Bridal Veil

Shape of the State of Oregon with a marker in the north mid-west area indicating the location of the town of Bridal Veil.
About 30 people (teachers and students) stand on the steps of a 2-story wood building. The ground is rocking and has an incline.
The teacher and students stand in front of Bridal Veil School in 1894. (Wikimedia Commons) Enlarge Image
Bridal Veil was a small company mill town on the Columbia River. It took advantage of the great trees on the steep banks of the river, and took its name from the nearby Bridal Veil Falls. Along with the milling buildings, the company provided homes, a post office, a combination church and community center, as well as a cemetery.

The town was established in 1886 by the Bridal Veil Lumber Company on Larch Mountain. The site operated continuously for over 100 years. It had one of the longest runs for a company timber town west of the Mississippi River. 

A half mile flume in the forest. The flume is a raised channel built to transport logs or timber.
A lumber flume at Bridal Veil in the early 1900s. (Wikimedia Commons)
The town did not stand alone, but worked in concert with a nearby company town named Palmer. Felled timber was rough-cut at Palmer, then sent down a one-and-a-half-mile log flume to the finishing mills and railroad at Bridal Veil.

Palmer closed down in 1936, putting Bridal Veil’s future into question. The town was saved the next year when it was bought by the Kraft Food Company. The mills were retooled to manufacture wooden cheese boxes. They ran for over 50 years, closing in 1988 after timber resources began to dwindle. The whole town left shortly thereafter. Today, only the post office and cemetery remain.

 Some years after its closing, the Bridal Veil Historic Preservation Society acquired the deed to the cemetery from heirs of the founders of the lumber company. This nonprofit works to keep the history of the site available to visitors. They work alongside the tiny old post office. Without residents, the office is able to stay in business as part of the wedding industry. Brides and grooms have made a tradition of sending their invitations through the office so it bears the unique “Bridal Veil” postmark.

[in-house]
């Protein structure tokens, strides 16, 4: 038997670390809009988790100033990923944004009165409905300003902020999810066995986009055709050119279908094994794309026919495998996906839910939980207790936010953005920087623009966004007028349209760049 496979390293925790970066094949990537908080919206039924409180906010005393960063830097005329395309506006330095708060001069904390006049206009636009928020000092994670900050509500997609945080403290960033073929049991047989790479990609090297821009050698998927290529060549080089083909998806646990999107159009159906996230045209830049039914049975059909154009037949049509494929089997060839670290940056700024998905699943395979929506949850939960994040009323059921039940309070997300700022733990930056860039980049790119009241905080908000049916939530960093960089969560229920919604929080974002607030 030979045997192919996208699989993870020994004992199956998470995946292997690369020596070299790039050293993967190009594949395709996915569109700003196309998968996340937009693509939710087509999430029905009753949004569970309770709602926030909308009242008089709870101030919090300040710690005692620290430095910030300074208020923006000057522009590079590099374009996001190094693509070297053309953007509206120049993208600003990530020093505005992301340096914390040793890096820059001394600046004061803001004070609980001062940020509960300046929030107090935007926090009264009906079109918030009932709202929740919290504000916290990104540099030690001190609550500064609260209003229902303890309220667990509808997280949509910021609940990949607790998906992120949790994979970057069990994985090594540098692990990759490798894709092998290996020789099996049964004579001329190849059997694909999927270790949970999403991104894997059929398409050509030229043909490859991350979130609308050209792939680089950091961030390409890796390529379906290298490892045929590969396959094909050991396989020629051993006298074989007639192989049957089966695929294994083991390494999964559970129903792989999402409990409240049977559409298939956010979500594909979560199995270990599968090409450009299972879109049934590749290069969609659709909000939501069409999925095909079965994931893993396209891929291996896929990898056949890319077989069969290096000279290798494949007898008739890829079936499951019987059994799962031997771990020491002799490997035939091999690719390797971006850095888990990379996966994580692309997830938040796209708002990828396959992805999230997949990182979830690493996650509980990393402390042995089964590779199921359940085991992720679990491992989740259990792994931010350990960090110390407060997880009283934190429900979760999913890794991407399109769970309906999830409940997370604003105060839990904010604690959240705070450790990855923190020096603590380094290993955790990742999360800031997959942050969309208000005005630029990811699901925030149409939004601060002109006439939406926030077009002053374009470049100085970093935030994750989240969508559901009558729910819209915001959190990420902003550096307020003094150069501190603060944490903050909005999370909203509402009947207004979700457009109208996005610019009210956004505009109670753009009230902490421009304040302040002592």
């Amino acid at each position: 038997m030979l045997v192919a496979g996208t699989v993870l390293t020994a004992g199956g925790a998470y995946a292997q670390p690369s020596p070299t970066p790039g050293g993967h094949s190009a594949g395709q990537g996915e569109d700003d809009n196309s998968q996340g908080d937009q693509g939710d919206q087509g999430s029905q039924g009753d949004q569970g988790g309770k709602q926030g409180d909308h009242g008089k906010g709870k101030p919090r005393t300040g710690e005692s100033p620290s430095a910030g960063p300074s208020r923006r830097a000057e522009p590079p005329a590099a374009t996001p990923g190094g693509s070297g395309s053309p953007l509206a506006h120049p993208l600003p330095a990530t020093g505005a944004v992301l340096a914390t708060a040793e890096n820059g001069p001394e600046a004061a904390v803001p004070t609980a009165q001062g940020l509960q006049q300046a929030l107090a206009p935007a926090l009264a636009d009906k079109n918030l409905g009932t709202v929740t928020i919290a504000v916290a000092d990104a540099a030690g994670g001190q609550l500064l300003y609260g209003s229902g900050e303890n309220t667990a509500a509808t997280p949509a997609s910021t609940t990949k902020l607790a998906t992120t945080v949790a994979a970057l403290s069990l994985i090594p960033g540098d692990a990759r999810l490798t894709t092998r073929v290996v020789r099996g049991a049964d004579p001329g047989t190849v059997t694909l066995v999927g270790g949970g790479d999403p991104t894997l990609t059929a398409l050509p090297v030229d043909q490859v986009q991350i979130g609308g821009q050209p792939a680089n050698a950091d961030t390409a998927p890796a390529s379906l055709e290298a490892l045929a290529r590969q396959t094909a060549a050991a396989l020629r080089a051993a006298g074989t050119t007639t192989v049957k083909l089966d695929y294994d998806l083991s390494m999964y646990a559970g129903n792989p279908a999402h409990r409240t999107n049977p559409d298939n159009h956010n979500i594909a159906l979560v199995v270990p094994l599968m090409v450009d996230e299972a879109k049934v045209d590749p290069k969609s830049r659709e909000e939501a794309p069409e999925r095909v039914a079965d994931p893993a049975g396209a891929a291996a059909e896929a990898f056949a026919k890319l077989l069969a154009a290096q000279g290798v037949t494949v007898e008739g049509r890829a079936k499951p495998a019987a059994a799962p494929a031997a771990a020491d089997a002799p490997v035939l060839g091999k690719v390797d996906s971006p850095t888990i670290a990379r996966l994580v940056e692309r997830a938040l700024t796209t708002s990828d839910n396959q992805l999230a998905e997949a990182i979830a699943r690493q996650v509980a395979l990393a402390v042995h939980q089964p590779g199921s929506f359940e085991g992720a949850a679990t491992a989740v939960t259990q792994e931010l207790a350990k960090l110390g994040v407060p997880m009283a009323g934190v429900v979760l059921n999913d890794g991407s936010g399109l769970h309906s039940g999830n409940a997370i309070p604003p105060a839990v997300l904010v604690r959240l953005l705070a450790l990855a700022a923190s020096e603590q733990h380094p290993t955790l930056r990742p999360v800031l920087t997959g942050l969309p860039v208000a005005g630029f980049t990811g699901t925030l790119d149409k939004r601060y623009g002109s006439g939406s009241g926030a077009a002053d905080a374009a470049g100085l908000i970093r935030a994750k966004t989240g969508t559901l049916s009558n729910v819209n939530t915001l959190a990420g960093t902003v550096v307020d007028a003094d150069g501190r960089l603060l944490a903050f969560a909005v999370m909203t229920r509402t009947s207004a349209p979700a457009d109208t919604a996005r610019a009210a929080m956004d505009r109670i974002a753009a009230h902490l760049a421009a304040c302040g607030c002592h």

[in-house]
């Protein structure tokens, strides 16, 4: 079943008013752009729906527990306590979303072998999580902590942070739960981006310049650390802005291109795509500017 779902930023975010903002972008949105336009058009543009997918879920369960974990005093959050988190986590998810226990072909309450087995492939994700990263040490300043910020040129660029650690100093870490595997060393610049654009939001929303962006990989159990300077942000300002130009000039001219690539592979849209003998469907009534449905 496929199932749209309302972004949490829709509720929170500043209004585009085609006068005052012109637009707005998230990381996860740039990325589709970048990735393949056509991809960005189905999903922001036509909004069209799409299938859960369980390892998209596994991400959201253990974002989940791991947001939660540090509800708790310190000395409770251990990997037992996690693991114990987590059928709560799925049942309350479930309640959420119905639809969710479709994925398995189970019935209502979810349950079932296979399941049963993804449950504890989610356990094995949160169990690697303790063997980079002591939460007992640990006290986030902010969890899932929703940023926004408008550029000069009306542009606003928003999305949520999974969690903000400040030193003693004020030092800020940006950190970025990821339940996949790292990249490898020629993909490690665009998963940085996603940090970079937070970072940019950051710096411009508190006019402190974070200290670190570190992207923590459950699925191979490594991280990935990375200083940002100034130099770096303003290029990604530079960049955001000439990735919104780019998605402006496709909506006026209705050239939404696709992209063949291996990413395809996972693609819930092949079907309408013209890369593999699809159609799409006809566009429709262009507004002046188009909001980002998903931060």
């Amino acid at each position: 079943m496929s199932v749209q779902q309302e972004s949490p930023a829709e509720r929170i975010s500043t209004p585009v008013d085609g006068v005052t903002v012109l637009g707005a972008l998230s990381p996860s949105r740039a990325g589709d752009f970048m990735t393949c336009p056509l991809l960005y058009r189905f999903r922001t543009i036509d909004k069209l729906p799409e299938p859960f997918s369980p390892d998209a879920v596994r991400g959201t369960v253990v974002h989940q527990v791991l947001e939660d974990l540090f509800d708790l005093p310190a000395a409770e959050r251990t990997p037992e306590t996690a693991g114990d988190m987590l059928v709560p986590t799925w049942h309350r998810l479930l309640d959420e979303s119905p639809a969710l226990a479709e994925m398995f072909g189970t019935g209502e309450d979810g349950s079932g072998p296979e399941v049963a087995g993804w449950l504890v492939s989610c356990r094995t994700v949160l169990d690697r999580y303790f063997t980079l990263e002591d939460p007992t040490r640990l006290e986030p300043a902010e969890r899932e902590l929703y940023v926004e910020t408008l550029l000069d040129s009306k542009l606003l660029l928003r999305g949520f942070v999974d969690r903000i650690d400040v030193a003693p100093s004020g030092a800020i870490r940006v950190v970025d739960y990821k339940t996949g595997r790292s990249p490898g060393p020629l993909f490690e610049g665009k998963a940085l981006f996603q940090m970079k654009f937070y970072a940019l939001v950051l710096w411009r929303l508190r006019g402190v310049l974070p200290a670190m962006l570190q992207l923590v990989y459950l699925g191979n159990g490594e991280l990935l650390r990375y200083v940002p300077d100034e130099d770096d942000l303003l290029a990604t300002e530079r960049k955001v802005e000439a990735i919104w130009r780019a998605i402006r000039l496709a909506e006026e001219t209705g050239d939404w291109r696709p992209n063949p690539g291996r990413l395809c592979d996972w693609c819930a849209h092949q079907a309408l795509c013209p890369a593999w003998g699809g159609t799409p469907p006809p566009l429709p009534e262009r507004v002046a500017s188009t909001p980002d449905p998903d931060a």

More Bridal Veil Photos


Dozens of men stand & sit while posing for a photo. One man holds an infant child. Several have musical insturments.

The crew of the Bridal Veil Lumber Company, 1885-1919. (Courtesy of Oregon Historical Society) Enlarge Image

One-story, single room wood plank building with a covered porch. The sign over the door says, "United states post office"

Bridal Veil Post Office continued to operate in 2019. (Oregon State Archives, 2019) Enlarge Image


About a dozen men walk up a wooden ramp to get to a building used for meal times in the lumber company. A railroad track is near

Dinner time at the Bridal Veil Lumbering Company logging camp in the 1930s. (Courtesy of Oregon Historical Society) Enlarge Image

Photo of Bridal Veil taken from high atop a hill or mountain shows train tracks running along the river and buildings to east.

The mill town of Bridal Veil with a log flume shown to the right. (Wikimedia Commons) Enlarge Image



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